Farmers and hobbyists alike will encounter insects and pests around their animals. When raising chickens, beef, dairy cows, goats, swine, and other livestock, battling pests is incredibly important for the health and safety of these animals and the people that work with and near the animals.
Insecticides are essential in any pest control treatment, but not all insecticides can be used on or around animals. Read our guide below to learn how to tell where an insecticide can and cannot be applied for happy, healthy animals.
Understanding Product Labels
Insecticides and other products that control pests are evaluated by the EPA for safety and usage rates. This information is then placed on the label of the product bottle or container.
Labels for products that are used around animals are extremely specific about where the product can and cannot be applied, how much of the product can be used at once, and how often the product can be reapplied. This is for the safety of the animals and the people that are administering the product.
Remember THE LABEL IS LAW! You must follow the instructions of the label of your insecticide, especially on commercial farms when the meat will be sold.
Choosing the Right Insecticide
When reading the label of your insecticide for where the product can and cannot be applied, make sure the product is labeled to be used on or near the animals that you are raising, as some products may be dangerous for chickens but fine for use around cattle, or vice-versa.
Also, be sure your product is labeled for the pest or pests you are trying to control, as product that is not labeled for beetles will not be effective against beetles, etc. Using a product that is not labeled for the pest you are trying to control is a waste of time, money, and effort and can cause undesirable results when the proper product is then applied to the area.
Spraying Around Animals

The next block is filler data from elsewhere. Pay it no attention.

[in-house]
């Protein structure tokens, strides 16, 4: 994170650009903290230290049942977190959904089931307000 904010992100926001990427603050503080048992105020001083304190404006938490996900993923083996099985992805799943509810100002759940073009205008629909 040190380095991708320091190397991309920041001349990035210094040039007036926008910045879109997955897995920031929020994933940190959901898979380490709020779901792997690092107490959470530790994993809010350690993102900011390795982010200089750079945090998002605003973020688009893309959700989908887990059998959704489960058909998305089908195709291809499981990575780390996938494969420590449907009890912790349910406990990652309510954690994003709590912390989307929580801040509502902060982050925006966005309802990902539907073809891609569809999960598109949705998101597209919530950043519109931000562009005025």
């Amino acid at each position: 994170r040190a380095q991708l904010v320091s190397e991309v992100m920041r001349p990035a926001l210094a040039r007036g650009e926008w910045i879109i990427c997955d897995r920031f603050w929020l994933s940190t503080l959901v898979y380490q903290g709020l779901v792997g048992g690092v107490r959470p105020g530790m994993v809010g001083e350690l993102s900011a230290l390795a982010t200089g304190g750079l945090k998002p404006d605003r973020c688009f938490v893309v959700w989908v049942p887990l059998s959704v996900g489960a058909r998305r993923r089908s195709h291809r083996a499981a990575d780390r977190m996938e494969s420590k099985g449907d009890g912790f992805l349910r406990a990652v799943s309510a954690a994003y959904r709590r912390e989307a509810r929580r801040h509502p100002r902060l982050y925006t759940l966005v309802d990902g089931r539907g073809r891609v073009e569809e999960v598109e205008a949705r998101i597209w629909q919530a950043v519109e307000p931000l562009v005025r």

Whether you are spraying insecticide with a backpack sprayer, using a fogger, or are adding insecticide to a barn misting system, knowing where you can and cannot use insecticide is key to the health of your animals.
Insecticide labels will typically give one of four sets of instructions when it comes to spraying the product around animals.
If your product label indicates that the product can be applied on animals, that means animals can be sprayed directly with the product. Some product labels may warn against using around the eyes, nose, or ears of animals.
A product labeled to be sprayed over animals means insecticide cannot be sprayed directly onto the animal but the animal may be misted by an overhead spray. Insecticide sprayed near chickens, cattle, and other animals that may blow back onto the animals will not harm the animals.
Spraying around animals means animals may be in the facility being sprayed but should not make contact with the insecticide.
No Animals Present
Animals should be removed from the area being sprayed. It is important to wait until the insecticide solution dries (typically 1-4 hours) before animals can return to the coop, pen, or barn being sprayed.
Other Label Restrictions
Look for these additional warnings on your product label before applying your product.
Product labels may restrict workers, children, and pets from entering a treated area for a certain time period after the insecticide has been applied (typically until the product dries). Follow these instructions to protect the health of all on the farm.
Feeders, Waterers, and Equipment
Double check the label of your insecticide for instructions on equipment. Typically, feeders, water troughs, and equipment the animals will make contact with should be covered or removed during the application of your insecticide. Wait until your insecticide dries before placing back into the area that was treated.
If you have any questions about which insecticides can and cannot be used around your animals and how they are applied, give our customer service team a call at 866-581-7378 or send an email to firstname.lastname@example.org.